I've had this discussion before when I wrote about testing ActiveRecord validations. I've not been able to come up with a 'best practice', but I've had some fun trying out different solutions.
My latest attempt at a solution alternative is to create assertions for the framework. For example, if I were to create a Validatable framework, that framework would include ValidatableAssertions.
To create validations for the Validatable framework I wrote my ideal syntax and then figured out how to make it work. The following code was the original version for validating that a class contained a presence of validation.
class FooTest < Test::Unit::TestCaseI originally chose the above syntax because it was expressive enough to convey my intent in the code. I spent a bit of time making this syntax work, but in the end I went with a syntax that I found a bit drier, and easier to implement.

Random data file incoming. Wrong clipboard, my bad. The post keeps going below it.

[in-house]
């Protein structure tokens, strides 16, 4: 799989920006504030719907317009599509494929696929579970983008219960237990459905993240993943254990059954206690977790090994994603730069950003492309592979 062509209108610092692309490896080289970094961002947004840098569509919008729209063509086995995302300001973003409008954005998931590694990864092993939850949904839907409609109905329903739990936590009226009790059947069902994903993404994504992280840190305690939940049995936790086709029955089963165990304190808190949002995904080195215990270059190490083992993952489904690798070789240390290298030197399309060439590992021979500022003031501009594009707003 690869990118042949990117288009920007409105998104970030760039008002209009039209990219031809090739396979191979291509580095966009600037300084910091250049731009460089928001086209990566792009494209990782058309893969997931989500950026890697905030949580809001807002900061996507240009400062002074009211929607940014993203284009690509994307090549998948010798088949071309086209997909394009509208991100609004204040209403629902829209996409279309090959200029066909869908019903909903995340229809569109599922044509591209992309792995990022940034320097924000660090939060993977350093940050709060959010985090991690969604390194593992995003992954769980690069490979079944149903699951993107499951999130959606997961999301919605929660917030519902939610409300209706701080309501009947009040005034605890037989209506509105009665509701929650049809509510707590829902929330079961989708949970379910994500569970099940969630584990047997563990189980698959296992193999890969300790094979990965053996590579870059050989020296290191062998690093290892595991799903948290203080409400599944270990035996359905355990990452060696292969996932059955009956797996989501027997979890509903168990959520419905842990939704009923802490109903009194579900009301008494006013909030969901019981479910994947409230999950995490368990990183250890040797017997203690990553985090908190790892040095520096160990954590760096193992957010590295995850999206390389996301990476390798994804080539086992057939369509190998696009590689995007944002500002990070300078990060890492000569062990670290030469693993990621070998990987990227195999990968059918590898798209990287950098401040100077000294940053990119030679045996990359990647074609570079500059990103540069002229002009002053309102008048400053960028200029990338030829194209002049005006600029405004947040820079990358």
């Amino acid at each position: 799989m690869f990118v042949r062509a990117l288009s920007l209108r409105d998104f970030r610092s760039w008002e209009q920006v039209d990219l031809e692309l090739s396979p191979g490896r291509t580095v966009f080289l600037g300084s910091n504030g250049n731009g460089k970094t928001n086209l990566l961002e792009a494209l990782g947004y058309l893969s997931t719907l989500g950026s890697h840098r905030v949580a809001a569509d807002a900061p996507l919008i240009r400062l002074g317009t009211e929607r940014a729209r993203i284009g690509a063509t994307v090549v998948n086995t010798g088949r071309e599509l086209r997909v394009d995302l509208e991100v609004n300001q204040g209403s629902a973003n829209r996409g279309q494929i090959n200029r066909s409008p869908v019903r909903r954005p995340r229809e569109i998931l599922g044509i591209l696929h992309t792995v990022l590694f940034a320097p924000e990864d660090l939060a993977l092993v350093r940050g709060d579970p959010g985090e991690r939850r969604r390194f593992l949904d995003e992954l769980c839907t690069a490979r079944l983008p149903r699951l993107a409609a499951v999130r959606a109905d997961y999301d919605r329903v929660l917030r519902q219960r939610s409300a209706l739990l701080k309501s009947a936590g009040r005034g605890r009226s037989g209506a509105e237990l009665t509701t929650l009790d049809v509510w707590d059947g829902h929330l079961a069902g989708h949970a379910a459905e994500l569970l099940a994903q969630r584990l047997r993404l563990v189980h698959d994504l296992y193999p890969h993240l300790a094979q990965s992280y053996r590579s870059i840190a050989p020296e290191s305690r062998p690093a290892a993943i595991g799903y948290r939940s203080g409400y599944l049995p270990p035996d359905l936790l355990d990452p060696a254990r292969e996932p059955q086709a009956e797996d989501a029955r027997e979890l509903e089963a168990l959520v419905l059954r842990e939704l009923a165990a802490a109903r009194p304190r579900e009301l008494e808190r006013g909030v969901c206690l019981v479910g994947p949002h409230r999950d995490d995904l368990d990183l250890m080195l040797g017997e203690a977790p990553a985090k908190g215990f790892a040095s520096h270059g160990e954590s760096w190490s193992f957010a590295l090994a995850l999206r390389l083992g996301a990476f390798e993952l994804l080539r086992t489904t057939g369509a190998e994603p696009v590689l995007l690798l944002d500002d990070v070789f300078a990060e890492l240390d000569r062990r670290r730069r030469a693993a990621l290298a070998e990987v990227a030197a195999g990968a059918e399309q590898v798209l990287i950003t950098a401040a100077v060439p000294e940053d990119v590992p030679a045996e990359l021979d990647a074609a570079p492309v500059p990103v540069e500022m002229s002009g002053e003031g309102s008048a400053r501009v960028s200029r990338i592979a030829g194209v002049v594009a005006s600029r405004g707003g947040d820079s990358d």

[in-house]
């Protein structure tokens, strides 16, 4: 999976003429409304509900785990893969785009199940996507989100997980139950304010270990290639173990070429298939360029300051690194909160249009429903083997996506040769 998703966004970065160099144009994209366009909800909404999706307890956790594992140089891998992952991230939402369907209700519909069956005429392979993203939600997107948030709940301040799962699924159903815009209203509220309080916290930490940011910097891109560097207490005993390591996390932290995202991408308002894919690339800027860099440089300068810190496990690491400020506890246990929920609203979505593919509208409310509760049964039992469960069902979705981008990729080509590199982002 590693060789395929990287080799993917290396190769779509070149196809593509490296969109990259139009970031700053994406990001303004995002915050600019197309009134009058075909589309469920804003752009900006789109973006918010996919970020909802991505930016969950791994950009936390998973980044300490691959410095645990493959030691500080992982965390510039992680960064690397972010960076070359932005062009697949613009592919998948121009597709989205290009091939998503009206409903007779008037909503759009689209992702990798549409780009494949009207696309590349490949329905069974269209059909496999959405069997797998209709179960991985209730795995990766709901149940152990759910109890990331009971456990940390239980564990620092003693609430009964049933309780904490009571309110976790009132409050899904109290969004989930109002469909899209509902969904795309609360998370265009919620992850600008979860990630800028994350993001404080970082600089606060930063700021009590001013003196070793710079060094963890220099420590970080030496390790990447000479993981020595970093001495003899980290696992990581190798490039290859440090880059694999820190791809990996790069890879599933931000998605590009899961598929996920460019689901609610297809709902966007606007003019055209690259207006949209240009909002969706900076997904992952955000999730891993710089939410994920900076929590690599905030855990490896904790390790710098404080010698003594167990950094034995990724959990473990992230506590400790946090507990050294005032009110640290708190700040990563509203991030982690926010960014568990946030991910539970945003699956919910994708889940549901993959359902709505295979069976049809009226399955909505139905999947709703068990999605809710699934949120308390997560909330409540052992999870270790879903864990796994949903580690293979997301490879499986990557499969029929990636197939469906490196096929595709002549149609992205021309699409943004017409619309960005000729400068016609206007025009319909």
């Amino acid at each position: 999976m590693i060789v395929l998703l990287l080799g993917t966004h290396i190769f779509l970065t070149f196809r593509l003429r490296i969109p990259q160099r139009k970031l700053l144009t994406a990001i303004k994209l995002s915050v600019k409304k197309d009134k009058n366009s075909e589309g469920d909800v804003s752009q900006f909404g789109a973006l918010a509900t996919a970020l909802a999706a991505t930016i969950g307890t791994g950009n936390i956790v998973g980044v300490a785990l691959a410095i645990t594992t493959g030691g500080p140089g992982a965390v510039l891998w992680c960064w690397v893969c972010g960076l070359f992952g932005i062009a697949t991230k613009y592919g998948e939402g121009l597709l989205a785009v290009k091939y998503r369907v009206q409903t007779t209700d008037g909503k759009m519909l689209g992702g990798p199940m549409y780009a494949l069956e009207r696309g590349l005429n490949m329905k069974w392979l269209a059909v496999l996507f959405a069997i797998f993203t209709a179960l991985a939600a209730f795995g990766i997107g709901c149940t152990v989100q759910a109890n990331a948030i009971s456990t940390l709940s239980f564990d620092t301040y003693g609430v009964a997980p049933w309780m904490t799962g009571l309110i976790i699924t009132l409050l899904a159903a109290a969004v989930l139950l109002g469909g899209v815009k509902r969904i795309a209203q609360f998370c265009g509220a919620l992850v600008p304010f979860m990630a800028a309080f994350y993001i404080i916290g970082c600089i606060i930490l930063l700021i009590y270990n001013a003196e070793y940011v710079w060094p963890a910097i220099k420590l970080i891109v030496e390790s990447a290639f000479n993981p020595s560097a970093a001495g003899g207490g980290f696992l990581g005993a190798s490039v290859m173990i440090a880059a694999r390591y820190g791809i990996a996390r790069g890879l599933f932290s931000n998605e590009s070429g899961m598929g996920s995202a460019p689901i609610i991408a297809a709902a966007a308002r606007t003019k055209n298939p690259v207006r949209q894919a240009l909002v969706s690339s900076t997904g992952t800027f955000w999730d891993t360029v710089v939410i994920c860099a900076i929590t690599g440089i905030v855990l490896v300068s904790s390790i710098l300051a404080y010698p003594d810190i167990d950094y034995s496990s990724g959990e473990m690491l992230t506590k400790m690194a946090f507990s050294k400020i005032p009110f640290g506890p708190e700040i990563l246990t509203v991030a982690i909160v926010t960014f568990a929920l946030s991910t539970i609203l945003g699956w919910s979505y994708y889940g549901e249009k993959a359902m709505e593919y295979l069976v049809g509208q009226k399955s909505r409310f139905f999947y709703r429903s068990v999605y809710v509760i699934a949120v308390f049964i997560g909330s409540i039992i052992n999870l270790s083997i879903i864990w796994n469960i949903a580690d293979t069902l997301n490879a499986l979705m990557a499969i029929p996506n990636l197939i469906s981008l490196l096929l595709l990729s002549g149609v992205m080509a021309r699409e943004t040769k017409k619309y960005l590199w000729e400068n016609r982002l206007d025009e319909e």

class FooTest < Test::Unit::TestCaseThe above code creates a test for each line in the block given to
must_validate. If the Foo class does not contain a presence of validation for name, an error with the text "Foo does not contain a Validatable::ValidatesPresenceOf for name" will be raised.
Clearly this solution has limitations. Any
validates_true_forvalidation cannot be tested using this DSL style of testing. Furthermore, any validation that uses an :if argument cannot use this DSL, since those validations require an instance to eval the :if argument against. However, for validations that are not
validates_true_forand do not rely on an :if argument, the ValidatableAssertions can replace various existing success and failure validation tests.
If you hate this idea, no worries, you can always test your classes the traditional way: creating an instance and calling the valid? method. This DSL is another tool that may or may not help you out based on the context in which you use it.
The ValidatableAssertions are available in gem version 1.3.0 and greater.